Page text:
The major goal for this release was to bring Eneter messaging functionality for devices such as PDA and factory controllers so that they can easily talk not only to each other but also to applications based on other platforms (e.g. .NET, Java and Android).
Many of these embedded devices are still running on Windows CE operating system that supports .NET Compact Framework which is the scaled down version of standalone .NET Framework.
So porting Eneter communication functionality for Compact Framework 2.0 and Compact Framework 3.5 enables these devices to communicate with applications based on following platforms:
- Java 6
- Android 2.1 (or later)
- .NET 3.5 and 4.0
- Windows Phone 7 and 7.1
- Silverlight 3, 4 and 5
- Mono 2.6.4
Here is the summary of supported features in Eneter for .NET Compact Framework:
ProtocolsEneter for .NET Compact Framework supports following protocols and transportation mechanisms:
- TCP - for communication between applications running on different machines.
- WebSockets - for communication between applications running on different machines. It provides bi-directional, full-duplex communication in environments which block non-standard Internet connections using a firewall.
- HTTP - for communication between applications running on different machines. It works in environments blocking non-standard Internet connections using a firewall.
- Thread Messaging - for communication between threads running in the same process.
Communicated messages can be serialized/deserialized with:
- XML Serializer - serialization to XML.
- GZip Serializer - for compressing big messages before sending across the network. (not available in Compact Framework 2.0)
Sending Receiving Messages
To implement the communication between applications, the framework provides functionality to send and receive messages. Communication can be one-way or request-response and messages can be:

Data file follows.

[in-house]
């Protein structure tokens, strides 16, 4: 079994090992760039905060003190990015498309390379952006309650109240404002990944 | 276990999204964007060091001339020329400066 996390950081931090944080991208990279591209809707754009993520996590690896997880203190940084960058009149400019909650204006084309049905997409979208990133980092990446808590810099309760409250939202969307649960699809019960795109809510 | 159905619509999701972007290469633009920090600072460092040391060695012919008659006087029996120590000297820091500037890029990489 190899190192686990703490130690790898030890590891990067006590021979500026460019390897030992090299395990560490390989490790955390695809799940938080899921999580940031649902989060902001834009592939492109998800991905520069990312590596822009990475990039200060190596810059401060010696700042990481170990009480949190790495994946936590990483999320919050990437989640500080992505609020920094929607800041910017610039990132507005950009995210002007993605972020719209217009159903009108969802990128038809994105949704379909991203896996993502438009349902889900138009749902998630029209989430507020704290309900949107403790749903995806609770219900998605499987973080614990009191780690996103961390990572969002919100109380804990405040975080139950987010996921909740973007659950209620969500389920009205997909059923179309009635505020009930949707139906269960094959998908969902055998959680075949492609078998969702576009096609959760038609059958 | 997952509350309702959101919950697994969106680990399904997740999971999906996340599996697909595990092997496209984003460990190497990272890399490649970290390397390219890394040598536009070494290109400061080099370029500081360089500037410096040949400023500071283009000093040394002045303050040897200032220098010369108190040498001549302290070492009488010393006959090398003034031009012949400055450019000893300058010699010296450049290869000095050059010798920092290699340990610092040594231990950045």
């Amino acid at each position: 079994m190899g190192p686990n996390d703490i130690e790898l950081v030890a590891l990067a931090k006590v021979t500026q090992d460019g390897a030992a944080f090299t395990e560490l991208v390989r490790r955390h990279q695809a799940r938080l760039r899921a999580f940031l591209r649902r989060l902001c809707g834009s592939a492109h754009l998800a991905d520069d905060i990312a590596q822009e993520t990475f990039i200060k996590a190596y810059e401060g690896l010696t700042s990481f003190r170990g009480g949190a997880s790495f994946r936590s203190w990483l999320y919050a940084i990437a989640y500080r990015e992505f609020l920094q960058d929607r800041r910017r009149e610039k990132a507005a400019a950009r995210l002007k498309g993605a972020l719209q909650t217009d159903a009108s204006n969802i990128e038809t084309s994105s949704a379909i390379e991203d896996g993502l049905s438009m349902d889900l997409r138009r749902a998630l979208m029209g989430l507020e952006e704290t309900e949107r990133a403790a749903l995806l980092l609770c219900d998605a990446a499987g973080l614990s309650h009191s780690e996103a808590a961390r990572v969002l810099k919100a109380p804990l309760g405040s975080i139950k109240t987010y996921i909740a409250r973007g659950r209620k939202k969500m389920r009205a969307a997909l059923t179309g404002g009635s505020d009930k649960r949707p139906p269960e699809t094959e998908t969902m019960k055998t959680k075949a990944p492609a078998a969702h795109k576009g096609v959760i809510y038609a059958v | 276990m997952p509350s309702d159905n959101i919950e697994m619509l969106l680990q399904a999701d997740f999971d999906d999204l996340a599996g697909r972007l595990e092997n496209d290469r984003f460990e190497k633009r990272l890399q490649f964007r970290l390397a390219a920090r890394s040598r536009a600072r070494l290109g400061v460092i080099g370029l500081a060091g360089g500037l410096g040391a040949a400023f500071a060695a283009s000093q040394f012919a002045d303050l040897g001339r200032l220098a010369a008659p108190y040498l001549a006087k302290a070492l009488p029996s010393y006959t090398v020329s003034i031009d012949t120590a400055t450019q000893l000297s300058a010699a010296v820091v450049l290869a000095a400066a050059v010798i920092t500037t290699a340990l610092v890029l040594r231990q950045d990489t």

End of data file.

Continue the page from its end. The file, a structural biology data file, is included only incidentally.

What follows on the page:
- String Messages - for sending and receiving text messages.
- TypedMessages - for sending and receiving data structures of specified types.
It provides components that can be placed on the communication path to control the routing behavior.
- Broker - for publish-subscribe scenarios (publisher sends messages to the broker and the broker notifies all subscribers).
- Router - for re-routing messages to a different address.
- Dispatcher - for routing messages to all connected receivers (e.g. for a service listening to TCP and HTTP at the same time).
- Load Balancer - for distributing workload across multiple computers.
- Channel Wrapper/Unwrapper - for receiving multiple types of messages on one address (no need for if ... else ... statement in the user code)
The communication across the network is typically less reliable as a local call inside a process. The network connection can be interrupted or a receiving application can be temporarily unavailable. If your communication scenario requires overcome these issues, the framework provides:
- Monitoring of connection availability - for early detection of a disconnection.
- Buffered messaging and automatic reconnect - for overcoming short disconnections (e.g. in case of unstable network).